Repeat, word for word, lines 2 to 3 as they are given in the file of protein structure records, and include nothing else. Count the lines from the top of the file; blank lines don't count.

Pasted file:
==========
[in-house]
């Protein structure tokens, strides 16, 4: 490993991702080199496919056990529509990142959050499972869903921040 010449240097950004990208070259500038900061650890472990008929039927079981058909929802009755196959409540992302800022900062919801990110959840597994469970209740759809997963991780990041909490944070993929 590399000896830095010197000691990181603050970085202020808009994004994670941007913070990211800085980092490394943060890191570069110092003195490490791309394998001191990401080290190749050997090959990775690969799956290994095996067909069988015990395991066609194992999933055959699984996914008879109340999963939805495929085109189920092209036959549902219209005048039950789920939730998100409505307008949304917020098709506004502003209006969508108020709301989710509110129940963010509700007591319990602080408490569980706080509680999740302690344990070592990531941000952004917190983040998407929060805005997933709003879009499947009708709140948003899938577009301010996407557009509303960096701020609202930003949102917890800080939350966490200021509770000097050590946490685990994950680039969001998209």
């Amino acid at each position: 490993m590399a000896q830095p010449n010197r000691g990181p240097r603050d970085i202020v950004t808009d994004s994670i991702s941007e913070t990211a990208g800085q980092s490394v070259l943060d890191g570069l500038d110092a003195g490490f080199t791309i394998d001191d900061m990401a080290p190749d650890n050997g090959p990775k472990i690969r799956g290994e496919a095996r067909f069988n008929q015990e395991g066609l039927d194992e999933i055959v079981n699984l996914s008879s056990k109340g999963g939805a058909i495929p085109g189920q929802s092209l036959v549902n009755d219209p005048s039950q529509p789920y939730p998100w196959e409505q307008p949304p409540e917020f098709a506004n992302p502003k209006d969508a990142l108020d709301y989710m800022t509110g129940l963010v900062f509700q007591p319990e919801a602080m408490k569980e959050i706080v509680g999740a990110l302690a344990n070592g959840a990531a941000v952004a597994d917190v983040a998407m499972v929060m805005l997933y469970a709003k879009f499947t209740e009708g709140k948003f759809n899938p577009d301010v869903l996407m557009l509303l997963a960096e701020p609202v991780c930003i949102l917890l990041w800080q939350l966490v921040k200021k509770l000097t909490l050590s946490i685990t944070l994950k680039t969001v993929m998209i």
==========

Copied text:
């Protein structure tokens, strides 16, 4: 490993991702080199496919056990529509990142959050499972869903921040 010449240097950004990208070259500038900061650890472990008929039927079981058909929802009755196959409540992302800022900062919801990110959840597994469970209740759809997963991780990041909490944070993929 590399000896830095010197000691990181603050970085202020808009994004994670941007913070990211800085980092490394943060890191570069110092003195490490791309394998001191990401080290190749050997090959990775690969799956290994095996067909069988015990395991066609194992999933055959699984996914008879109340999963939805495929085109189920092209036959549902219209005048039950789920939730998100409505307008949304917020098709506004502003209006969508108020709301989710509110129940963010509700007591319990602080408490569980706080509680999740302690344990070592990531941000952004917190983040998407929060805005997933709003879009499947009708709140948003899938577009301010996407557009509303960096701020609202930003949102917890800080939350966490200021509770000097050590946490685990994950680039969001998209």
């Amino acid at each position: 490993m590399a000896q830095p010449n010197r000691g990181p240097r603050d970085i202020v950004t808009d994004s994670i991702s941007e913070t990211a990208g800085q980092s490394v070259l943060d890191g570069l500038d110092a003195g490490f080199t791309i394998d001191d900061m990401a080290p190749d650890n050997g090959p990775k472990i690969r799956g290994e496919a095996r067909f069988n008929q015990e395991g066609l039927d194992e999933i055959v079981n699984l996914s008879s056990k109340g999963g939805a058909i495929p085109g189920q929802s092209l036959v549902n009755d219209p005048s039950q529509p789920y939730p998100w196959e409505q307008p949304p409540e917020f098709a506004n992302p502003k209006d969508a990142l108020d709301y989710m800022t509110g129940l963010v900062f509700q007591p319990e919801a602080m408490k569980e959050i706080v509680g999740a990110l302690a344990n070592g959840a990531a941000v952004a597994d917190v983040a998407m499972v929060m805005l997933y469970a709003k879009f499947t209740e009708g709140k948003f759809n899938p577009d301010v869903l996407m557009l509303l997963a960096e701020p609202v991780c930003i949102l917890l990041w800080q939350l966490v921040k200021k509770l000097t909490l050590s946490i685990t944070l994950k680039t969001v993929m998209i």